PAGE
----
“You must understand the past; no empire lasts forever”
- Ray Dalio
This is a recent quote from an article in the Wall Street Journal, The New Sticker Shock. “Some auto makers, such as Honda and Toyota are pulling individual dealers aside to talk about their charging above MSRP. Jack Hollis, Toyota Motor of North America senior VP of auto operations, said the company has encouraged dealers to look at the bigger picture instead of trying to capitalize on the current market. He said to his dealers, “If you’re thinking about it in the short run, I think you’re mis-stepping. If that customer’s experience is great during this time, they’ll be with you.” (emphasis mine)
The car dealer retail network came into existence more than a century ago, after Henry Ford created the Model A Ford, but, more importantly, assembly line production. At first the car dealerships were owned by Ford and other manufacturers, but to handle the huge demand for lower priced cars, manufacturers began to contract with independent businessmen to retail their cars. The contracts were called franchise agreements. The contracts were for short periods of time, one or two years. The manufacturers wrote the contracts so that they had total control over the franchised car dealer. A manufacturer could cancel the contract with his dealer for virtually any reason, which was typically because the dealer didn’t sell enough cars. The manufacturers could add as many dealerships as close to the existing dealers as they wanted, creating so much competition as to force some dealers out of business.
The dealers began to organize with local, state, and national associations. Collectively they were an economic force almost as strong as the manufacturers, but the strength and influence that the manufacturers hadn’t anticipated was their dealers’ power and influence in their local, and state governments.
Car dealers were, and are, wealthy individuals. Today, there are more than 17,000 car dealerships in the US. They employ well over a million people. With this local and state power, car dealers successfully lobbied their local, state, and the national governments to protect them against the predatory, unfair, actions of auto manufacturers. Over the last 100 years car dealers have gone from victims of the manufacturers’ every whim to virtually untouchable. Car dealers of almost every manufacturer have the exclusive right to sell the vehicles built by that manufacturer. Manufacturers are prohibited by law from selling directly to the consumer. Tesla is the rare exception due to its recent arrival with a totally different technology and total online sales. Car dealers are granted exclusive rights to large areas in their markets. The manufacturer is prohibited by state law from adding a dealership “too close” to an existing dealer. Also, the length of dealers’ franchise contracts is virtually “forever”. State laws prohibit manufacturers from terminating dealers’ franchise agreements except under the most extreme cases, like being convicted of a serious crime. Manufacturers are forced to treat their dealers as “independent businessmen” that can, pretty much, do whatever they like.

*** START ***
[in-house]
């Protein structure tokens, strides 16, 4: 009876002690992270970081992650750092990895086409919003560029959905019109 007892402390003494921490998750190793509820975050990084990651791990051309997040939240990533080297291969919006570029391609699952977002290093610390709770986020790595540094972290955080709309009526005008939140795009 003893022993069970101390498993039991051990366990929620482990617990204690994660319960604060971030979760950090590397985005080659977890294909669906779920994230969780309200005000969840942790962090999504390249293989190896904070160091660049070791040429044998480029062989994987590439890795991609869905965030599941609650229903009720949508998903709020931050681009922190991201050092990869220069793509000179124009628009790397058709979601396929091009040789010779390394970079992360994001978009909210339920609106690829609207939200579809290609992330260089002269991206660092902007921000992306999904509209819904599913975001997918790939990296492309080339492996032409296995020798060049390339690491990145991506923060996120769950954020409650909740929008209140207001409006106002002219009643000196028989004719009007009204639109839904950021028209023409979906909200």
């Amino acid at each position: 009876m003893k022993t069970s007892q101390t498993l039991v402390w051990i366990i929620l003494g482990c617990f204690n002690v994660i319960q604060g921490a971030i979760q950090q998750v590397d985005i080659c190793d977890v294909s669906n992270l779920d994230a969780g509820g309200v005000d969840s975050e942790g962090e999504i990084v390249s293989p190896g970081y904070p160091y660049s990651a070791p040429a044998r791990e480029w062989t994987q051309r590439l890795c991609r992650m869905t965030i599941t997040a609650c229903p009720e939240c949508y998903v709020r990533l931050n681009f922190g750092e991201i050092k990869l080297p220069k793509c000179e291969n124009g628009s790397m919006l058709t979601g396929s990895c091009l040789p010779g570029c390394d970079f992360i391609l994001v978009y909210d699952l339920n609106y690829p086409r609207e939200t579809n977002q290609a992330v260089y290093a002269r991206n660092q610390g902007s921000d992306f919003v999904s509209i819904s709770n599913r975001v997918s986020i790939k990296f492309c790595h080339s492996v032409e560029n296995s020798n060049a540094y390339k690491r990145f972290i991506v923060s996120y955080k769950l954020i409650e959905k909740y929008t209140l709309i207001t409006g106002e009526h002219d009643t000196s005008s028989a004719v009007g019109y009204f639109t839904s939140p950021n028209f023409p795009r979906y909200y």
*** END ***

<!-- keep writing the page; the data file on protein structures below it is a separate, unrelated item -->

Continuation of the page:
What no one anticipated until it was too late, is that these same state laws intended to protect car dealers from their manufacturers, now allow them to deceive their customers with impunity. Most states have insufficient state laws protecting the car buyers, and don’t enforce the ones that exist. This is because of the huge lobbying strength of car dealers because of their independent wealth, Political Action Committees, and Dealer Associations. The average car dealer employs about 70 people. In most communities they’re, collectively, the largest or one of the largest employers. Most of their employees are also voters.
Therefore, car dealers have been able to get away with the bad behavior that you probably have experienced most of the times you purchased a vehicle. The Gallup annual poll on Honesty and Ethics in Professions (Google it), has ranked car dealers last or next to last for the past 56 years! Car-retailing unfair and deceptive behavior has been frozen in time for a hundred years.
The “thaw” has begun. It began in 1983 with the birth of the Internet which triggered the knowledge explosion. In 2022 a consumer can find the answer to any question she has, like “what is the lowest price paid in the last 30 days for car I want to buy?” A car buyer can go online today and buy a car without ever entering a car dealership and can get out-the-door prices from as many car dealerships as she wants.
Manufacturers and the smarter car dealers are “seeing the handwriting on the wall”. The educated consumer is the car dealers’ worst nightmare. Legislators and regulators who are, more and more, being elected by the educated and demanding consumers of the 21st century are also beginning to get a little nervous. This is because the educated voter is the politician’s worst nightmare. The media and the manufacturers are slowly gaining the courage to speak out about the terrible way car dealers treat their customers.
I’m predicting that the current, unconscionable, out of control pricing of new cars precipitated by the pandemic induced high-demand/low-supply will be the “straw that breaks the back” of the antiquated car dealer franchise system’s immunity from regulation by the laws and their manufacturers.